Friday, June 18, 2010

Much more muchier

"You were much more muchier (then)...You've lost your muchness" said the Mad Hatter to Alice. Some folks say it of me these days. But I think I proved them wrong at San Diego 100. Wow, what an experience!

The day started perfectly. I was nervous but not too nervous. My crew and pacers were all fired up ready to go. By the first aid station I was 20 min ahead of my "best case" plan, 40 min ahead by Pine Creek 2 at 36 miles into the race. I had it together mentally and physically. I was on track for 25 hour finish. Then...

As I came out of Pine Creek 2 and began the long, long trek up to Pioneer Mail I was attacked by bees. I was stung multiple times. They went for my arms, my face, into my shirt. Very aggressive. Never having been stung before I wasn't sure about allergic reaction but as I seemed to be OK, I just got really mad. Mad at the bees, the pain of the stings, the fact that the two guys with me took off and left me to it. I killed the bees, pulled out the stingers, picked up everything I had dropped while dancing the bee sting boogie and took off up the hill.

By Sunrise 1 at mile 51.3, I was still ahead by 15 min. Kristen got me out of the aid station fast and off we went. It got really spooky out there after dark. No moonlight, flashlight only, lots of stream crossings, lots of animal sounds. I was starting to slow down, starting to have problems with dizziness and wheezing on hill climbs.

Lori was patiently waiting for me at Sweetwater mile 72.3. I was now an hour behind. I ate, drank and off we went. By now I was struggling. Every time my heart rate went up, I got dizzy. Legs like jello. No energy. Wheezing. My crew figured I just wasn't getting enough calories (I'm notorious for my ability to run 50 miles on sports drink and potato chips). No way was I quitting now so I picked up Dorene at mile 87.5 and we hiked/shuffled to the finish line in 28:00:18. 3 hours slower than I expected but still almost 2 hours faster than last year.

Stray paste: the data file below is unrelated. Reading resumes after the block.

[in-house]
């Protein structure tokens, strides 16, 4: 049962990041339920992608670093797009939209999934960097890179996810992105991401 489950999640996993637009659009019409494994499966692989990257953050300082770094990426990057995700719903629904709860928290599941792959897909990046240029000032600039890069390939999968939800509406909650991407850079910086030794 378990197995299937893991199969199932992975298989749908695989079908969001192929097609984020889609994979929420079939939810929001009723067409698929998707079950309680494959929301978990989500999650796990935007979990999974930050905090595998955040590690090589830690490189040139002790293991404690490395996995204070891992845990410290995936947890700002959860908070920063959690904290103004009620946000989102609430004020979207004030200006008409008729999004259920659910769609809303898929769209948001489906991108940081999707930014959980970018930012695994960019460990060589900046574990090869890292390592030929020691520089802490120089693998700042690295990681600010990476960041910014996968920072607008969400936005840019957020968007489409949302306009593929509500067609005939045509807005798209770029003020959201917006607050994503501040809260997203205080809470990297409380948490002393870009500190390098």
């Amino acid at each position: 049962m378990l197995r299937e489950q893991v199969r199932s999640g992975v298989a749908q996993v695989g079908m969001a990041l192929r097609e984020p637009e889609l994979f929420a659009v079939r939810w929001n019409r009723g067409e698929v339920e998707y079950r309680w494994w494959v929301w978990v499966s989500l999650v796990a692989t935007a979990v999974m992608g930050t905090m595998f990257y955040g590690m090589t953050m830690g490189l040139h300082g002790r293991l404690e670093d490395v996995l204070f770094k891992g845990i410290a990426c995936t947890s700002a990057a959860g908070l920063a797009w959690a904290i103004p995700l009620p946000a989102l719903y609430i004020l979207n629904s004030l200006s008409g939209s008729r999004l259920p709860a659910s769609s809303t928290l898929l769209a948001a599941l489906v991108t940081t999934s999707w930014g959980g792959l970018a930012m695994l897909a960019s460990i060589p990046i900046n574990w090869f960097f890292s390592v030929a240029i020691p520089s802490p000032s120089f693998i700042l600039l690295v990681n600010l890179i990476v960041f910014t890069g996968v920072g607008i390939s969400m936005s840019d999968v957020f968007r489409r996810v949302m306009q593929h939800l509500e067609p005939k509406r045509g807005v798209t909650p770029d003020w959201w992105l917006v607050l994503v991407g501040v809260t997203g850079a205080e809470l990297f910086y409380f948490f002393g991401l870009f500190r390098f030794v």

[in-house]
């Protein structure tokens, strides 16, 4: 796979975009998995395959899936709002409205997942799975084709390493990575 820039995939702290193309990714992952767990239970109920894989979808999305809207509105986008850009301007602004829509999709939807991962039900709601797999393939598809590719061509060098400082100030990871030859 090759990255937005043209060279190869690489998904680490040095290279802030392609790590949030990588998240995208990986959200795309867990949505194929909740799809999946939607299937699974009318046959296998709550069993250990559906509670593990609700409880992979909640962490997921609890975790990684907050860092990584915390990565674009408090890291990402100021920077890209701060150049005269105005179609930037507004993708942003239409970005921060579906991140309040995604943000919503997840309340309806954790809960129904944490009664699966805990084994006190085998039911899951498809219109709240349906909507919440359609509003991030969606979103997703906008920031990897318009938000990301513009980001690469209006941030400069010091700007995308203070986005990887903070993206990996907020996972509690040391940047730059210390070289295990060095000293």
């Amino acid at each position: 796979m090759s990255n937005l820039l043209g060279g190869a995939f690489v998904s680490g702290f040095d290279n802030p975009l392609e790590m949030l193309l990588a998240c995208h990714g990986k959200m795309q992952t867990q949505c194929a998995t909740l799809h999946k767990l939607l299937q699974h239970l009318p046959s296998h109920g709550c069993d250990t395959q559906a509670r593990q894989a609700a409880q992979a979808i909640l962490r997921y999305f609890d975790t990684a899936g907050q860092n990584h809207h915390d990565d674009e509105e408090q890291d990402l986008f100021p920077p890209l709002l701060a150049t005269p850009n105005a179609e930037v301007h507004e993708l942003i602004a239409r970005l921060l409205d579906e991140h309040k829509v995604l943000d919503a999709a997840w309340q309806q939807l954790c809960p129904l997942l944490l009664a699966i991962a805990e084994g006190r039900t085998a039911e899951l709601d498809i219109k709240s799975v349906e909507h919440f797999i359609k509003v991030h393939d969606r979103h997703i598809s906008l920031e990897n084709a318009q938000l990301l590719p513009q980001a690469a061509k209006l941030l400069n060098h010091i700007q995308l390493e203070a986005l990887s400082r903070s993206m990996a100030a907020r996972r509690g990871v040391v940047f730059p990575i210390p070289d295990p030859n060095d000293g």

As the finish line volunteers put the medal around my neck, down I went. I simply couldn't breathe. Everyone assumed I was having an asthma attack. Luckily Dorene had an inhaler and after a couple of puffs of it, I was OK. Scared the beejeezus out of RD Scott Mills and my crew.

Turns out, I'm allergic to bee stings. Especially multiple stings. Luckily for me, I had so much adrenaline coursing through my system (from racing, from the way-too-close encounter with a rattler around mile 30, from the bee attack) that I was able to metabolize the venom quickly and keep moving. It may have slowed me down but no way was I quitting. Live and learn. Survive to fight another day (or race course). See you out on the trails... with my epi pen of course!

Many, many thanks to pacers - Kristen, Lori and Dorene - and crew - Shelli, Randy, Sensei Paul and Kellie. Without you guys, I couldn't have done it! Thanks also to my race sponsor, Dr Michael Shalhoub of True2Life. Check out their products at

Also, many thanks to Scott Mills, the Bad Rats and all volunteers - without you, no race is possible. This was an exceptionally well organized race from start to finish. And, although tougher, I do prefer the new course. See you next year!